If you're also coloring the project, your entire workstation suite must also be color calibrated to make sure you meet the client's needs. Most brand executives may also not be tech-savvy and will need to see color-correct versions of their footage during multiple sets in the editing pipeline.
However, some brands will be as strict with their color pallets, which (counterintuitively) may be great for production and color grading. Creatives will have a lot more leeway in nailing the right color, either through lighting or in post. Other brands might know exactly what colors they want to work with, which makes a DPs job a little easier.
The Urban Outfitters Color Palette from their Brand BookCredit: ISSUU
Understanding the brand’s color palette will allow the DP to plan accordingly by finding the right lights and color grading workflow to accentuate the beauty of the brand's colors.
3. A Brand’s Visual Language
What is visual brand language? By using design elements such as shapes, colors, different materials or finishes, and composition, brands can communicate their values and personality through imagery and design. For cinematographers, the above elements are usually handled during production and prep, while things like typography are focused on during editing.
Before production begins, take the time to understand a brand's visual language. DPs can do this by studying the brand’s website and previous campaigns. Most clients will also have a brand book that will cover most, if not all, of these things. This will help cinematographers plan accordingly to nail the brand's aesthetic before you even hit set. A great source for finding different brand guideline books is issuu.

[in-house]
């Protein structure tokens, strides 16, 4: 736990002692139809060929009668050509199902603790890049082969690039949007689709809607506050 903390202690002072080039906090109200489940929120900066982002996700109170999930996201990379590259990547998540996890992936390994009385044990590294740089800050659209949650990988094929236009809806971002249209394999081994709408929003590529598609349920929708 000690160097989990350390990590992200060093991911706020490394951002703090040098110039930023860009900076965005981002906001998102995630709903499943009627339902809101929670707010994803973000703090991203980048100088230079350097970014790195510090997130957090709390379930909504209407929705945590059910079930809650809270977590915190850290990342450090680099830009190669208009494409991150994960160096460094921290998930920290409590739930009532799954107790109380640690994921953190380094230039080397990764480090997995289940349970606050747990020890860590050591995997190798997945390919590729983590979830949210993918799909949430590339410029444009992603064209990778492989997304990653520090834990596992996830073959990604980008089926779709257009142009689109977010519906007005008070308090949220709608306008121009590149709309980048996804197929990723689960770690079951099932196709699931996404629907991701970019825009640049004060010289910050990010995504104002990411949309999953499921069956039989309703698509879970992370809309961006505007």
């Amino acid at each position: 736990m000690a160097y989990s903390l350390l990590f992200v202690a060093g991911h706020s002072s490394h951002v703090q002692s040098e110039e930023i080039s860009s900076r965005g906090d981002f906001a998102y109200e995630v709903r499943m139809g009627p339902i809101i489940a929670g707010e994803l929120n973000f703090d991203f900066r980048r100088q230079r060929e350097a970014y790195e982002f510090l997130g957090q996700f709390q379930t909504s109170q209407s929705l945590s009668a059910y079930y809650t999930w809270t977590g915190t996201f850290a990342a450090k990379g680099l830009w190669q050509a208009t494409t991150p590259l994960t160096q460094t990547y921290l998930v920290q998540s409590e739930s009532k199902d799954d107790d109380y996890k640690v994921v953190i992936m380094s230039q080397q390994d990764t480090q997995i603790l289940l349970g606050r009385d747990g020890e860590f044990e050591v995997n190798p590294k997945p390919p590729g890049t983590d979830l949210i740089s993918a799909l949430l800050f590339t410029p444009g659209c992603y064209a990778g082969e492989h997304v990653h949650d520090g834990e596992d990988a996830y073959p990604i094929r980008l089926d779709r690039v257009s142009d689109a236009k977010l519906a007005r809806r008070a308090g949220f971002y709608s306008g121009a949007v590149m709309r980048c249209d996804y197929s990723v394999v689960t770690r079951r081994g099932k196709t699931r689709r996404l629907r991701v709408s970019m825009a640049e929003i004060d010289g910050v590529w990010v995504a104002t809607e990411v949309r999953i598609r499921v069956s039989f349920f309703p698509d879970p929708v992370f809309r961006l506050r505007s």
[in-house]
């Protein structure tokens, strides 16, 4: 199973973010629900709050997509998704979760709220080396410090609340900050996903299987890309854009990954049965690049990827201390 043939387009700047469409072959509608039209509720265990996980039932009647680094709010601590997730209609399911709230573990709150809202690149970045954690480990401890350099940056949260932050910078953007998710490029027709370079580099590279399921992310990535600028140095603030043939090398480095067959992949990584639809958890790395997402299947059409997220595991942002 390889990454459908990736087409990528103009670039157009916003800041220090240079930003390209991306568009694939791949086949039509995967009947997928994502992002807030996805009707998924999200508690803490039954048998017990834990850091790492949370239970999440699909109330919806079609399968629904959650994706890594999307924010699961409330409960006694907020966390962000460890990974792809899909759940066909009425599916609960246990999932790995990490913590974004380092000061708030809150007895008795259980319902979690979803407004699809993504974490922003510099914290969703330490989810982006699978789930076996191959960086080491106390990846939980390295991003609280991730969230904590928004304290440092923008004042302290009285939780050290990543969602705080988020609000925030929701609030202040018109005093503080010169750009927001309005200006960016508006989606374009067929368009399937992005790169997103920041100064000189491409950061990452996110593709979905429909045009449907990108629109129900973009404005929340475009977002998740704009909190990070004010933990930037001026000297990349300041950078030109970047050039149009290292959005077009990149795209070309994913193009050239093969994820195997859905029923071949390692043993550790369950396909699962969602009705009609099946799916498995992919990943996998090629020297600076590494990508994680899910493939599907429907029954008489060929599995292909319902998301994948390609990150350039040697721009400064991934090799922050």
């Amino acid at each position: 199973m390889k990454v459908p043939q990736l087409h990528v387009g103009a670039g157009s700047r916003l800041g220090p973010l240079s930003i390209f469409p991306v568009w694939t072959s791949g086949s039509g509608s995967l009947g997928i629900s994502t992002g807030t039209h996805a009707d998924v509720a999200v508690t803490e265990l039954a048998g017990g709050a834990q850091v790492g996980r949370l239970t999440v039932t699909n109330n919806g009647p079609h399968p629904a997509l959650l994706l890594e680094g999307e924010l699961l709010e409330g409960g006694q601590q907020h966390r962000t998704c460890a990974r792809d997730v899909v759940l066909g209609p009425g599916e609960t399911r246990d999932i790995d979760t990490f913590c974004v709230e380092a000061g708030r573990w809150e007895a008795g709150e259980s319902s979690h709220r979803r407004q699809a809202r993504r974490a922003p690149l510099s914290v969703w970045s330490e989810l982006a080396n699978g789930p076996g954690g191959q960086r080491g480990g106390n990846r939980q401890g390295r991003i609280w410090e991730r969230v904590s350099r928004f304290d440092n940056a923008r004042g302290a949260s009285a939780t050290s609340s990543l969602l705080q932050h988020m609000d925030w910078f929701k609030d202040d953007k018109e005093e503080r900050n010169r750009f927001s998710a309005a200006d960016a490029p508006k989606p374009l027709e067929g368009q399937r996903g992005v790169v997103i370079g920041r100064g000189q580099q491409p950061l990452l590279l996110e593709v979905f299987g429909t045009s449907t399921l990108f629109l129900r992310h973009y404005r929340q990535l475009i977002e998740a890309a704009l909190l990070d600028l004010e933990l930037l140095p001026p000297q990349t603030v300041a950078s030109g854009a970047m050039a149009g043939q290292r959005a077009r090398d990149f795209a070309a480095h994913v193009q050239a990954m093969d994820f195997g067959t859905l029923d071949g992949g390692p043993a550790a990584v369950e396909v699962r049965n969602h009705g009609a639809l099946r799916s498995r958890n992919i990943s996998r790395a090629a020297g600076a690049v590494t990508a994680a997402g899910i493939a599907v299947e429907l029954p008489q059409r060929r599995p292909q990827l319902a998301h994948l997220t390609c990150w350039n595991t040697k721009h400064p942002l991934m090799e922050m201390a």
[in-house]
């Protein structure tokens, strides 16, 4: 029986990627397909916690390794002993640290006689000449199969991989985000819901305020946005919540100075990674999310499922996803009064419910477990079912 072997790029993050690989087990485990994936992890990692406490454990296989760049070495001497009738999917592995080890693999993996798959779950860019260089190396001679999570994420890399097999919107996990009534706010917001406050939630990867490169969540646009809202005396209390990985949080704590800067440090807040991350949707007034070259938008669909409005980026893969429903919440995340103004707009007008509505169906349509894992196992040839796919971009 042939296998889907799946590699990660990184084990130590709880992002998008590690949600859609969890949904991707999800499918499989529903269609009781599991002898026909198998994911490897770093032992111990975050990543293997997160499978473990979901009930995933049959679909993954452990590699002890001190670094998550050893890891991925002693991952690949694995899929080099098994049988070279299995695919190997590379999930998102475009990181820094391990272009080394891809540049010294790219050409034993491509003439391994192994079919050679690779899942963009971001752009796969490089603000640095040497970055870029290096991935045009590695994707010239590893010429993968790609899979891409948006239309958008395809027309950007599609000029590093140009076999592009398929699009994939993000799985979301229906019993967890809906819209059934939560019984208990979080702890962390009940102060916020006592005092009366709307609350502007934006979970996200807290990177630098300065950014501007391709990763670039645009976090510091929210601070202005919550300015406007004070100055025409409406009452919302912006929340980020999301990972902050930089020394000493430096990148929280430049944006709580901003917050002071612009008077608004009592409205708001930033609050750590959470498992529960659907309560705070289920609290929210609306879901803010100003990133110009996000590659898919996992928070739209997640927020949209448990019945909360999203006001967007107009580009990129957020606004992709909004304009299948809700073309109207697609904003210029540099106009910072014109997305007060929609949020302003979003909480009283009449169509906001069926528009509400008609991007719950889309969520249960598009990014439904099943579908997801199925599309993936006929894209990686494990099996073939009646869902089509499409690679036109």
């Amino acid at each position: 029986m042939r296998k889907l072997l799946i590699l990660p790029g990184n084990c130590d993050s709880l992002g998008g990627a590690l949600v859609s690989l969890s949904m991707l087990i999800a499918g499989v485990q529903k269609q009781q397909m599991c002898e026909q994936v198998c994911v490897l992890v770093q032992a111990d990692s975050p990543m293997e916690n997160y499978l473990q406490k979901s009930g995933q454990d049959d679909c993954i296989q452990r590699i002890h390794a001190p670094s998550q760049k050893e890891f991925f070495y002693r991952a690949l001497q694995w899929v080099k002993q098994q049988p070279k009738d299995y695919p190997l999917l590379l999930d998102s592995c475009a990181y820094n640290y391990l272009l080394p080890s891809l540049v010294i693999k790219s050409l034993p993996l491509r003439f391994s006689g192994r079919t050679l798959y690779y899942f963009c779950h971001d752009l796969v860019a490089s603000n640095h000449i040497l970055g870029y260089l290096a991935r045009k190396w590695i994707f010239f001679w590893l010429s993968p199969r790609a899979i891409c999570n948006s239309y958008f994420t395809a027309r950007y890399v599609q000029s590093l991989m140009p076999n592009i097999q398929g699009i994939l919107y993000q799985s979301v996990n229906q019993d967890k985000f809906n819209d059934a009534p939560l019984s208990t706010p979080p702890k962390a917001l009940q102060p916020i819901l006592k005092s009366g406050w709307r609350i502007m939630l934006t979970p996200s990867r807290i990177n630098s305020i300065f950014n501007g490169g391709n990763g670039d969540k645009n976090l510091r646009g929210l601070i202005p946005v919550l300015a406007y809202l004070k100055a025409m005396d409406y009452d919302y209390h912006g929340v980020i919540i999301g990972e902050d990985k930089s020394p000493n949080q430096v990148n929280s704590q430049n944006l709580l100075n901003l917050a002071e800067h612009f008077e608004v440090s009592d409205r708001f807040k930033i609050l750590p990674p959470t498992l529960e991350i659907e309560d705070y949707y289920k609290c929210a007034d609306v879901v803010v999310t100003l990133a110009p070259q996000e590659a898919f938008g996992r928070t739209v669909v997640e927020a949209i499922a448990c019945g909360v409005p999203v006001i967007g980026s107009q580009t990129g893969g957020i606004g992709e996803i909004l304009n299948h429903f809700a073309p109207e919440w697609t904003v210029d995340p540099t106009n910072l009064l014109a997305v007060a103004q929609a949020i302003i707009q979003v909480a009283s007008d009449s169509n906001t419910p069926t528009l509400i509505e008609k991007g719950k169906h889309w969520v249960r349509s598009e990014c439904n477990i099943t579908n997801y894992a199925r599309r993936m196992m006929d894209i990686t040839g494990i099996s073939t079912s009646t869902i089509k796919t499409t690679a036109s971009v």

The Ubran Outfitters Brand BookCredit: ISSUU
Watching and researching the brand’s previous content will also help DPs plan for camera movement and other technical aspects that are often featured in the brand’s work.
Even if the brand is changing directions, try to understand where the company is coming from and who the consumer is. Then, try to plan for their new direction based on the assignment they give.
There's More To Being A Cinematographer
Properly shooting branded content is only a small aspect of being a well-rounded cinematographer. While film school can teach you the in's and out's of composition and artistry, how do you do things like find clients? How would you climb the crew ladder to become a DP yourself? How would you even start to manage your finances when you do start getting paid?
The No Film School course, How to Make Money as a Cinematographer, has these answers and more!
Over the past year, we've created 75 chapters, 8 hours of video, and over 50 written resources to teach you how to be a better shooter. We cover everything in this article, and include things like the proper way to buy gear (so you can save money while you use it), how to make passive income from stock footage, and even how to craft the perfect reel. And that's just the tip of the iceberg! How to Make Money as a Cinematographer is not about the craft, but the business of being a cinematographer.
We want to give back to our amazing community that has shaped No Film School over the past decade by offering them the tools they need to succeed.
Whether you just need some tips on how to shoot branded content or you're ready to take your career to the next level, How to Make Money as a Cinematographer is the one course you'll need to become the cinematographer you've always dreamed of. If you're waiting for a sign to make 2023 the year you succeed, this is it!